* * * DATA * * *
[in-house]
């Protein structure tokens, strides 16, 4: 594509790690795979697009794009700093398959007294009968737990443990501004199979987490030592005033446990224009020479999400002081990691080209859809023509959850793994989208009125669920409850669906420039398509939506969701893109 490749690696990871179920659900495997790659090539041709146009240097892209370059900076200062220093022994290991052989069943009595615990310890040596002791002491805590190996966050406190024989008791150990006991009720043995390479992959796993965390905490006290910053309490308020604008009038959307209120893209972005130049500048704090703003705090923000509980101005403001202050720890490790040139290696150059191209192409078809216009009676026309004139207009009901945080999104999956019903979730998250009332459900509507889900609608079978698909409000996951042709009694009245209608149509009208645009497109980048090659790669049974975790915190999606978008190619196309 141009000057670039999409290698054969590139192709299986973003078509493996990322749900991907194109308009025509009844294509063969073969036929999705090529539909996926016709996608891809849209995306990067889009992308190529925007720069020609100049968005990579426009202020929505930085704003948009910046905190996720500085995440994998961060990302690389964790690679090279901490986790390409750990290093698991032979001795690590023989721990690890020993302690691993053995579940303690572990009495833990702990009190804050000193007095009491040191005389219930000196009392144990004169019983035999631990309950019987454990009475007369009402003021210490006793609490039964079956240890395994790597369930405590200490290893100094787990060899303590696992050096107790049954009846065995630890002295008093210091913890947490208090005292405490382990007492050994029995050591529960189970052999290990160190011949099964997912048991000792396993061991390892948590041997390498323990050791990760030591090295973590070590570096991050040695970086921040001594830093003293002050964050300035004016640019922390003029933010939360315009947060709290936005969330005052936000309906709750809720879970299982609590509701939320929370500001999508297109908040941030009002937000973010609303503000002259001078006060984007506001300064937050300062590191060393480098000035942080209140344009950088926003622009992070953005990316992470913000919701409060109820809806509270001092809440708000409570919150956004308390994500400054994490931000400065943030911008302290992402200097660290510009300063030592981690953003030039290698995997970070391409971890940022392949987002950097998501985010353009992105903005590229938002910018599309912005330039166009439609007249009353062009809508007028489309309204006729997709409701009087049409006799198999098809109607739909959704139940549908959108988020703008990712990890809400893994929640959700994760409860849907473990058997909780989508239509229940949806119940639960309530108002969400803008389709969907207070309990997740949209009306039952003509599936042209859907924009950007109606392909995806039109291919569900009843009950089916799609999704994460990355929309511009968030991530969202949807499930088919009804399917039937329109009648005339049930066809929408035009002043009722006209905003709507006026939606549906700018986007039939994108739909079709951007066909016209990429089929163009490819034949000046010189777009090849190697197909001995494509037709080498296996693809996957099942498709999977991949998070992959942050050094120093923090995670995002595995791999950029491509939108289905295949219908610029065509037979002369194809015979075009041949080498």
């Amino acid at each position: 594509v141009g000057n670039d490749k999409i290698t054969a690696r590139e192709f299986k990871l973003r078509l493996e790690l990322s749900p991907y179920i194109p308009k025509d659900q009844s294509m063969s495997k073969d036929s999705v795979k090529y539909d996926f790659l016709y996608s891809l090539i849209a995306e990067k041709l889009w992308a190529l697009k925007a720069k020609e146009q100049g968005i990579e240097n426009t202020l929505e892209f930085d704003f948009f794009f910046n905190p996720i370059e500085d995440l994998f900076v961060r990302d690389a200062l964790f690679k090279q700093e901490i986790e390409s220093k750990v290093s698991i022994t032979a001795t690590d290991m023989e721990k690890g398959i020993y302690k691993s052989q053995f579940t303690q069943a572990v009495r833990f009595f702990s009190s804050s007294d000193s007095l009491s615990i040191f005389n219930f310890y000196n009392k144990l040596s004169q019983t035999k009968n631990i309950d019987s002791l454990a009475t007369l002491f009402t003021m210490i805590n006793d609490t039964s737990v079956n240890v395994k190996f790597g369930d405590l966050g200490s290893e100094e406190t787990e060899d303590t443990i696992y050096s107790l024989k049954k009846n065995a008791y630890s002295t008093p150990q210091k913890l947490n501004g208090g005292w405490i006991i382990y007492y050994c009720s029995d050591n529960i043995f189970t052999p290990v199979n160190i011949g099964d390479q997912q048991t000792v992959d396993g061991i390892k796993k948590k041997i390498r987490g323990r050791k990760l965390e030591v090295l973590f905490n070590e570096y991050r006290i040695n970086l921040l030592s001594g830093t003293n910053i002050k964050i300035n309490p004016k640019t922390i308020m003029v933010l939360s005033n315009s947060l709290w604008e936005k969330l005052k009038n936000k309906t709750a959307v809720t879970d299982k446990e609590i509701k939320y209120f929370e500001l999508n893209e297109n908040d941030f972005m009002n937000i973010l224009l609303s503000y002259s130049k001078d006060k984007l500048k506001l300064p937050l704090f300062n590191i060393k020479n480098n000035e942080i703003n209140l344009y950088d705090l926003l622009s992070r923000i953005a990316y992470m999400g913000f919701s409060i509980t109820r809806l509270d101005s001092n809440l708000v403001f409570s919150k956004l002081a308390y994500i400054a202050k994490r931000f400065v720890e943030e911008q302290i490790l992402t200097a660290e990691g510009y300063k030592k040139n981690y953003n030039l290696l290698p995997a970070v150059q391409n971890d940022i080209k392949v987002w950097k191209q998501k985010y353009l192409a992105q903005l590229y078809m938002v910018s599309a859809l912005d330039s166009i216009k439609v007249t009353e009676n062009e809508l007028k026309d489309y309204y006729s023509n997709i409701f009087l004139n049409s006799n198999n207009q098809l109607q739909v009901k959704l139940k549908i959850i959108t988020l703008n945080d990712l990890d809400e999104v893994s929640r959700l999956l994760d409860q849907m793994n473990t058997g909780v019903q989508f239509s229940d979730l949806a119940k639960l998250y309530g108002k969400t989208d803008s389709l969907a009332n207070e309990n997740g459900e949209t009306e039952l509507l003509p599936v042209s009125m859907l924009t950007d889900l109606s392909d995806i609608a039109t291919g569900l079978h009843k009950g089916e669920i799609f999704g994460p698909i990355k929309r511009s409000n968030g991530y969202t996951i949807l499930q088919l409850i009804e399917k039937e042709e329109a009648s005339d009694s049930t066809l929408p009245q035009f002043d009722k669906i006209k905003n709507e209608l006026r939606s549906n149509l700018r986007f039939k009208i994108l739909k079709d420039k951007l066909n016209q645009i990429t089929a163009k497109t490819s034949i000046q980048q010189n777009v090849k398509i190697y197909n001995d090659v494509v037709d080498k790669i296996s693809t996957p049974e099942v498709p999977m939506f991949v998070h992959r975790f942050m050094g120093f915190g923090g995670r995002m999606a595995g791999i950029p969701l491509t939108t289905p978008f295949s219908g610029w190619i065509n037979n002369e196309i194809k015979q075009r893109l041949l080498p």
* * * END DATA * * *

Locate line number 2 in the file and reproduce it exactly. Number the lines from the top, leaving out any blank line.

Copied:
């Protein structure tokens, strides 16, 4: 594509790690795979697009794009700093398959007294009968737990443990501004199979987490030592005033446990224009020479999400002081990691080209859809023509959850793994989208009125669920409850669906420039398509939506969701893109 490749690696990871179920659900495997790659090539041709146009240097892209370059900076200062220093022994290991052989069943009595615990310890040596002791002491805590190996966050406190024989008791150990006991009720043995390479992959796993965390905490006290910053309490308020604008009038959307209120893209972005130049500048704090703003705090923000509980101005403001202050720890490790040139290696150059191209192409078809216009009676026309004139207009009901945080999104999956019903979730998250009332459900509507889900609608079978698909409000996951042709009694009245209608149509009208645009497109980048090659790669049974975790915190999606978008190619196309 141009000057670039999409290698054969590139192709299986973003078509493996990322749900991907194109308009025509009844294509063969073969036929999705090529539909996926016709996608891809849209995306990067889009992308190529925007720069020609100049968005990579426009202020929505930085704003948009910046905190996720500085995440994998961060990302690389964790690679090279901490986790390409750990290093698991032979001795690590023989721990690890020993302690691993053995579940303690572990009495833990702990009190804050000193007095009491040191005389219930000196009392144990004169019983035999631990309950019987454990009475007369009402003021210490006793609490039964079956240890395994790597369930405590200490290893100094787990060899303590696992050096107790049954009846065995630890002295008093210091913890947490208090005292405490382990007492050994029995050591529960189970052999290990160190011949099964997912048991000792396993061991390892948590041997390498323990050791990760030591090295973590070590570096991050040695970086921040001594830093003293002050964050300035004016640019922390003029933010939360315009947060709290936005969330005052936000309906709750809720879970299982609590509701939320929370500001999508297109908040941030009002937000973010609303503000002259001078006060984007506001300064937050300062590191060393480098000035942080209140344009950088926003622009992070953005990316992470913000919701409060109820809806509270001092809440708000409570919150956004308390994500400054994490931000400065943030911008302290992402200097660290510009300063030592981690953003030039290698995997970070391409971890940022392949987002950097998501985010353009992105903005590229938002910018599309912005330039166009439609007249009353062009809508007028489309309204006729997709409701009087049409006799198999098809109607739909959704139940549908959108988020703008990712990890809400893994929640959700994760409860849907473990058997909780989508239509229940949806119940639960309530108002969400803008389709969907207070309990997740949209009306039952003509599936042209859907924009950007109606392909995806039109291919569900009843009950089916799609999704994460990355929309511009968030991530969202949807499930088919009804399917039937329109009648005339049930066809929408035009002043009722006209905003709507006026939606549906700018986007039939994108739909079709951007066909016209990429089929163009490819034949000046010189777009090849190697197909001995494509037709080498296996693809996957099942498709999977991949998070992959942050050094120093923090995670995002595995791999950029491509939108289905295949219908610029065509037979002369194809015979075009041949080498």